There were a lot of interesting ideas presented at this week’s 500 Startups demo day, but among the 27 companies in the accelerator program, San Francisco-based Groupiter arrives just as a similar New York-based startup, Marqueed, comes out of stealth. Both companies are tackling a problem that has plagued creative professionals since the advent of the digital interface: communication and collaboration within shared files.
Anyone who has ever been a part of a design project understands it’s a painful process. One minor tweak to a company logo can require hundreds of revisions stuck in email or scattered across online storage files. These many revisions, each manually edited within a separate software program, only multiply when unavoidable miscommunication occurs via chat, email, or phone. It’s absolute chaos and no technology has simplified it, in part because everything to date has been project management software that added another layer of process and led right back into email.
“What took designers a long time to accomplish — mocking up changes in Photoshop, saving and uploading it to a shared file, then communicating those changes over chat or email — you can now do in less than five minutes,” says Marqueed’s founder and CEO John Karian.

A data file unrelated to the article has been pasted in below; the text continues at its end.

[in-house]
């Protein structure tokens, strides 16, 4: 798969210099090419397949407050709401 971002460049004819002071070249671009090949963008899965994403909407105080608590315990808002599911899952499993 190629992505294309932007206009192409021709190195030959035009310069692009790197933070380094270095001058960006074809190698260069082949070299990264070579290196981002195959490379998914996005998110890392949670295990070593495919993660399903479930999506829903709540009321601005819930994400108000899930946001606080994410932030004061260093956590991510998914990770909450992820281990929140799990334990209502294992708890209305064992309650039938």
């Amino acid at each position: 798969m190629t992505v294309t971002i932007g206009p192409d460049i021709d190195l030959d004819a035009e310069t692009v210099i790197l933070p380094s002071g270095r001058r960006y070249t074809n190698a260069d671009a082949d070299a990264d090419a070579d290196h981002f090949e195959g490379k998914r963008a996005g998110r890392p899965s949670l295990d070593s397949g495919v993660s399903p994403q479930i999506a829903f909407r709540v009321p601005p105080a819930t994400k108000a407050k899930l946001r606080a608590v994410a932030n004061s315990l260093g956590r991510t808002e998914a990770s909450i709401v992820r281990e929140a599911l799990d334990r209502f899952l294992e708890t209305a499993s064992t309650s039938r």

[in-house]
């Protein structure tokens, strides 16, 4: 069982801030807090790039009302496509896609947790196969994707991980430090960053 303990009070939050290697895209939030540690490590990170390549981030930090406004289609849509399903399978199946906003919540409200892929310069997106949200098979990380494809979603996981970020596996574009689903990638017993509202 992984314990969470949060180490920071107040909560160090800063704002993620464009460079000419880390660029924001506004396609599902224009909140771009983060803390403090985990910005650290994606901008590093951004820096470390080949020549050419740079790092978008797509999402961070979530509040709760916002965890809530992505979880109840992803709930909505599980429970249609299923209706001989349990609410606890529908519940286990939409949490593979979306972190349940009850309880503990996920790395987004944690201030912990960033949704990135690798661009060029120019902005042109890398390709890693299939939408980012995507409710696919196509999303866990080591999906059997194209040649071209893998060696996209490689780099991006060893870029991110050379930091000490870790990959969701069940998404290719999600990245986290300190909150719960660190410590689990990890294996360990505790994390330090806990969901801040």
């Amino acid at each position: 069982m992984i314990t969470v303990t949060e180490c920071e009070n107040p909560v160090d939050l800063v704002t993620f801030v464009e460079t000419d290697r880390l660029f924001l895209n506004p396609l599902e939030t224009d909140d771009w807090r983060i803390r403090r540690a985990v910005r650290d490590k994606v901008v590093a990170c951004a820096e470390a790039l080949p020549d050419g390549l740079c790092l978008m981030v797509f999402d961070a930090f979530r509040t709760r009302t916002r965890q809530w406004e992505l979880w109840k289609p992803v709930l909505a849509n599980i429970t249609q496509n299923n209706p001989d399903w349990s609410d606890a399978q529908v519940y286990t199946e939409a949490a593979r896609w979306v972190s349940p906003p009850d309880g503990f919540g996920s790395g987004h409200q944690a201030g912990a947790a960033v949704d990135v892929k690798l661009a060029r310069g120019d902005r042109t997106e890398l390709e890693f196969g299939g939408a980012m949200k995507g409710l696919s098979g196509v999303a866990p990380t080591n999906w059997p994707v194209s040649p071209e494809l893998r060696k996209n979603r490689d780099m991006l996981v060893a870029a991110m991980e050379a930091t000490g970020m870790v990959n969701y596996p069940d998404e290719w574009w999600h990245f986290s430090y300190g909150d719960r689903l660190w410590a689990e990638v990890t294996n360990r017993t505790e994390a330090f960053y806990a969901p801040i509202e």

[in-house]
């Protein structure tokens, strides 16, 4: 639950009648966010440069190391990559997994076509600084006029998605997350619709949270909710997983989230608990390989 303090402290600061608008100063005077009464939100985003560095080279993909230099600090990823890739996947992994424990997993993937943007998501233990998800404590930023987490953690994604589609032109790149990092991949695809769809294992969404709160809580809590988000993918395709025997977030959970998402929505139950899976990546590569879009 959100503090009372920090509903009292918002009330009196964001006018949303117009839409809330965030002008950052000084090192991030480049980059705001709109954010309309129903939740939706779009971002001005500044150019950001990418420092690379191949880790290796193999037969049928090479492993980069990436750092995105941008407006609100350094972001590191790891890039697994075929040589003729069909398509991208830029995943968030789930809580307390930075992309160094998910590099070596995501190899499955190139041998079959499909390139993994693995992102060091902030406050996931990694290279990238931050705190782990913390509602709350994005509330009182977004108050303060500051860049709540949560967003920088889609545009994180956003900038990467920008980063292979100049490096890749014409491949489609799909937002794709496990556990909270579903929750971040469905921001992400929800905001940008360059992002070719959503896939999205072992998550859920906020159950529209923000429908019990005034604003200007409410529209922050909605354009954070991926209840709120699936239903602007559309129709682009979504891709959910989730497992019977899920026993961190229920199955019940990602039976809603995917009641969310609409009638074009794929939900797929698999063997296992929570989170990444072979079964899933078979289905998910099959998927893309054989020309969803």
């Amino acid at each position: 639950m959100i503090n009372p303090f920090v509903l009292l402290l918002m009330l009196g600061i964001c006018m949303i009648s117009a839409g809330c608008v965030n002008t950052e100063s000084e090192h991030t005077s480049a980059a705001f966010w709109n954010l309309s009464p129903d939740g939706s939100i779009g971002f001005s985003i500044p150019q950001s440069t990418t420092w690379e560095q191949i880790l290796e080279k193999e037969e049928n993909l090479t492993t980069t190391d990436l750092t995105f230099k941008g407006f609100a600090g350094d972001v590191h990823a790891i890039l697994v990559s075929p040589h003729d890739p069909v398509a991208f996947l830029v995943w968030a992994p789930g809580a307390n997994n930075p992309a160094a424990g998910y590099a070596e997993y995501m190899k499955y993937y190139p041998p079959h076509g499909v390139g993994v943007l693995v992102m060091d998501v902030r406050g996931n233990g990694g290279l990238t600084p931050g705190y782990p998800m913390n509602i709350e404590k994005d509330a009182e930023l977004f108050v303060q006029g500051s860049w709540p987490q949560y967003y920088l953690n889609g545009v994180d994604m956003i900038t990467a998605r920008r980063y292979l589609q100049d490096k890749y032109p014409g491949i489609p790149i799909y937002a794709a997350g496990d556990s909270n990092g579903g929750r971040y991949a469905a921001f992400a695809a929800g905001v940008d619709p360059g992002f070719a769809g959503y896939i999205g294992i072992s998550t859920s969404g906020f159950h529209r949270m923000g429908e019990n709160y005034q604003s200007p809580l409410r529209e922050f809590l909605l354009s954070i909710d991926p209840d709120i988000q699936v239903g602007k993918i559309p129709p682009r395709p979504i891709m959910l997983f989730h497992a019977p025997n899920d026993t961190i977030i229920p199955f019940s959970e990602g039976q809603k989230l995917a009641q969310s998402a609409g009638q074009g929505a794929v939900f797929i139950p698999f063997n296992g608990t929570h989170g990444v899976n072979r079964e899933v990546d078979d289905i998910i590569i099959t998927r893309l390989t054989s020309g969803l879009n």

Groupiter and Marqueed have taken the social layer of Yammer, added a visual interface, and integrated it with collaborative file sharing, in Groupiter’s case Dropbox and for Marqueed, Google Drive. Marqueed’s Dropbox integration is a few weeks away and Groupiter aims to eventually serve Google Drive, launching instead with a mobile app.
Marqueed is in public beta and available on the Chrome web store, its primary customer acquisition channel so far. Groupiter is accepting invites for its public beta sometime in the fall. Each will initially be free. Marqueed plans to move to a tiered subscription model, but says it will always offer a free version.
Both companies are founded by creative professionals. Groupiter’s Chris Dyball is a Getty photographer veteran whose connections helped land big name private beta users at Warner, Sony, and Hulu. Karian of Marqueed built his career in animation and design, and his wife’s work as a photo-retoucher shaped one of its most interesting features, which allows users to annotate and draw within the app while chatting about what they’re doing to an image.
Karian says he’s seeing early demand for Marqueed from Web and graphic designers, but also fashion designers communicating with overseas manufacturers or interior decorators using it to present options to clients. Considering how many creative teams these days work remotely, it seems like a big enough market to attract investors and new players.